We are often tempted to put our trust in lesser kingdoms. I believe it is perfectly okay to be patriotic, to fly American flags, to care about what goes on in our country and to join the military. But the challenge we face is that physical nations throughout history have always demanded our ultimate allegiance.

This was a choice the German Christians faced in the 1930s. With the rise of Hitler many churches in Germany believed that God was moving, restoring the German people to a place of supremacy. A minority of German Christians (“The Confessing Church”) stood against the extreme nationalism and subordination of the church to the state. In 1934 they drafted the Barmen Declaration. It was mostly written by theologian Karl Barth. In it they affirmed the supremacy of Christ. Here are a few excerpts:

  • We reiect the false doctrine, as though there were areas of our life in which we would not belong to Jesus Christ, but to other lords–areas in which we would not need justification and sanctification through him.
  • We reject the false doctrine, as though the Church were permitted to abandon the form of its message and order to its own pleasure or to changes in prevailing ideological and political convictions.
  • We reject the false doctrine, as though the State, over and beyond its special commission, should and could become the single and totalitarian order of human life, thus fulfilling the Church’s vocation as well.
  • We reject the false doctrine, as though the Church, over and beyond its special commission, should and could appropriate the characteristics, the tasks, and the dignity of the State, thus itself becoming an organ of the State.

Another of the writers of the Barmen Declaration was Dietrich Bonhoeffer, author of the amazing book The Cost of Discipleship. Bonhoeffer, going against his pacifist commitments, would later take part in an attempt to assassinate Hitler. The attempt failed and Bonhoeffer was executed. Early in The Cost of Discipleship he contrasted what he calls “Cheap Grace” with “Costly Grace”:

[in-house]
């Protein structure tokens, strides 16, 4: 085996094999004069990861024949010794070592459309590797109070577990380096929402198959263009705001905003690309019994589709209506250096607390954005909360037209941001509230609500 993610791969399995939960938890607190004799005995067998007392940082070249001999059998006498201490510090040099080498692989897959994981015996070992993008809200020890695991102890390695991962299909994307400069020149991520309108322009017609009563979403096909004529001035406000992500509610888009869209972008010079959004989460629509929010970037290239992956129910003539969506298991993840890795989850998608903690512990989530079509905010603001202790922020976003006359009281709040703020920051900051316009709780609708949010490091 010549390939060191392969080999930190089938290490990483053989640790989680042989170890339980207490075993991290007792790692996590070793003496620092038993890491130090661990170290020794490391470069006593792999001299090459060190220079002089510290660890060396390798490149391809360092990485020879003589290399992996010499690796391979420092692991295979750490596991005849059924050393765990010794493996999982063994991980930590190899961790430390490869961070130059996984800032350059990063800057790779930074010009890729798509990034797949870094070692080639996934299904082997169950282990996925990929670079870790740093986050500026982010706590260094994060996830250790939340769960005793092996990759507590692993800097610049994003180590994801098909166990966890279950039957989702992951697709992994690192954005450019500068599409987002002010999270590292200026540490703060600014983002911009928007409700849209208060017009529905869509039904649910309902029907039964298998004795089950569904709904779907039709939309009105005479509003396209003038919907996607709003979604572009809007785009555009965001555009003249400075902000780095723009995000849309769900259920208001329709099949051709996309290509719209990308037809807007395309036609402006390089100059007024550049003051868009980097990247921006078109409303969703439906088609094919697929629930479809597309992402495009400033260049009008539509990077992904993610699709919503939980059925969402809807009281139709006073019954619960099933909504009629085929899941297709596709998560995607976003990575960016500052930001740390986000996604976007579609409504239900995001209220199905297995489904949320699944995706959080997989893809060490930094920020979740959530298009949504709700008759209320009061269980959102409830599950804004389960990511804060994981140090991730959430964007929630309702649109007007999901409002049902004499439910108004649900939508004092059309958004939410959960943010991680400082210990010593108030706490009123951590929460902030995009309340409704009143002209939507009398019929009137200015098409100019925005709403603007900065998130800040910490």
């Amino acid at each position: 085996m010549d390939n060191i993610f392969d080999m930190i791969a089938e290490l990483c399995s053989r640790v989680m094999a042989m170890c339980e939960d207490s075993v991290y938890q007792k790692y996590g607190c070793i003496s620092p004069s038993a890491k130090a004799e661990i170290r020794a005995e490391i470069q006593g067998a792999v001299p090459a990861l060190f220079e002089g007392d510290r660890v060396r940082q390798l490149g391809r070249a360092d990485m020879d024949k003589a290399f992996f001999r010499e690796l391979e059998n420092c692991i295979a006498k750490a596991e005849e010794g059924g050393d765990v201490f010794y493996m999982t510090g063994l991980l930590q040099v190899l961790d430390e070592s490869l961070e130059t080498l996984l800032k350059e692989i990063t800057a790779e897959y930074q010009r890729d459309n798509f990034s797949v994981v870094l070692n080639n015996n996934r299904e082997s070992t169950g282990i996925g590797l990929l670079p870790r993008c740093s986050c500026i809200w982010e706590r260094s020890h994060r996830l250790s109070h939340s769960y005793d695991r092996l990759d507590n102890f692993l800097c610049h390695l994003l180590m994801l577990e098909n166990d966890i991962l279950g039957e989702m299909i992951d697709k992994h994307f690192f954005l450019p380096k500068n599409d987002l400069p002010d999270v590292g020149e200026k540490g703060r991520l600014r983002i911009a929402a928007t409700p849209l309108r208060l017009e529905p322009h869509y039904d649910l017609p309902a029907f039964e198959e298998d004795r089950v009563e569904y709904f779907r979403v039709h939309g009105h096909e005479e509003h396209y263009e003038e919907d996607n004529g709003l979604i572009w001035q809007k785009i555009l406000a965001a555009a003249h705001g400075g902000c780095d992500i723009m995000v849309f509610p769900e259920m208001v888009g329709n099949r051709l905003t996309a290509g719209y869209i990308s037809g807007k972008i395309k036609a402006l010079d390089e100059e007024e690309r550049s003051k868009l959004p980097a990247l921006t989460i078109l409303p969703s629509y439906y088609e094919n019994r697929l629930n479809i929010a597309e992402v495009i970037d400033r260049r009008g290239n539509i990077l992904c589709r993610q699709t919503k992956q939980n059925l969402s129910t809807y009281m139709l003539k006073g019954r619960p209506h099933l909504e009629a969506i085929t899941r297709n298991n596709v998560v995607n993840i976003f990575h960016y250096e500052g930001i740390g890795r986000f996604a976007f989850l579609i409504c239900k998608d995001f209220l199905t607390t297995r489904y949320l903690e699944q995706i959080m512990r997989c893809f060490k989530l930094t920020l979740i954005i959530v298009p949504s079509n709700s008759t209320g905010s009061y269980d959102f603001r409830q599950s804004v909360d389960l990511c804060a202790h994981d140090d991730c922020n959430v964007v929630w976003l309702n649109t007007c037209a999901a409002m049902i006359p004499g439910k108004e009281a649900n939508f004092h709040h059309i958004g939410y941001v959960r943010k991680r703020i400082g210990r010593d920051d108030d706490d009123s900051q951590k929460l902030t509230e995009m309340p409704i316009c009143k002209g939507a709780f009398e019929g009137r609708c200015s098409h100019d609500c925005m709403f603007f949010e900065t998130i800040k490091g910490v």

“Cheap grace is the deadly enemy of our Church. We are fighting today for costly grace…Cheap grace means the justification of the sin without the justification of the sinner. Grace alone does everything, they say, and so everything can remain as it was before…Cheap grace is not the kind of forgiveness of sin which frees us from the toils of sin. Cheap grace is the grace we bestow on ourselves. Cheap grace is the preaching of forgiveness without requiring repentance, baptism without church discipline. Communion without confession, absolution without personal confession. Cheap grace is grace without discipleship, grace without the cross, grace without Jesus Christ, living and incarnate.

Costly grace is the treasure hidden in the field; for the sake of it a man will gladly sell all that he has. It is the pearl of great price to buy which the merchant will sell all his goods. It is the kingly rule of Christ, for whose sake a man will pluck out the eye which causes him to stumble; it is the call of Jesus Christ at which the disciple leaves his nets and follows him…Such grace is costly because it calls us to follow, and it is grace because it calls us to follow Jesus Christ. It is costly because it costs a man his life, and it is grace because it gives a man the only true life. It is costly because it condemns sin and it is grace because it justifies the sinner. Above all, it is costly because it cost God the life of his Son…above all it is grace because God did not reckon his Son too dear a price to pay for our life, but delivered him up for us” (Bonhoeffer, 43-45).

May we be people radically committed to Jesus Christ above all other things and be transformed to living counter-cultural lives as we follow him.

On Campus at Penn State Berks

CSF is a student club at Penn State Berks which means we submit to the governing authority of the Student Government Association (SGA).  Each year SGA is run by a different group of students but for the most part the rules remain the same.  Specifically, for CSF to remain a club we must have a representative at each SGA meeting.  If we miss three then our funding is frozen and who knows, we may lose our status as a club!  This would be bad for many reasons, one being that CSF relies on SGA funding for our spring break service trip and without that we would be in trouble!  I ask you then to pray for the CSF rep this year and to pray that CSF would continue to have a good relationship with SGA.  These students work hard to enhance student life, so keep them in your prayers.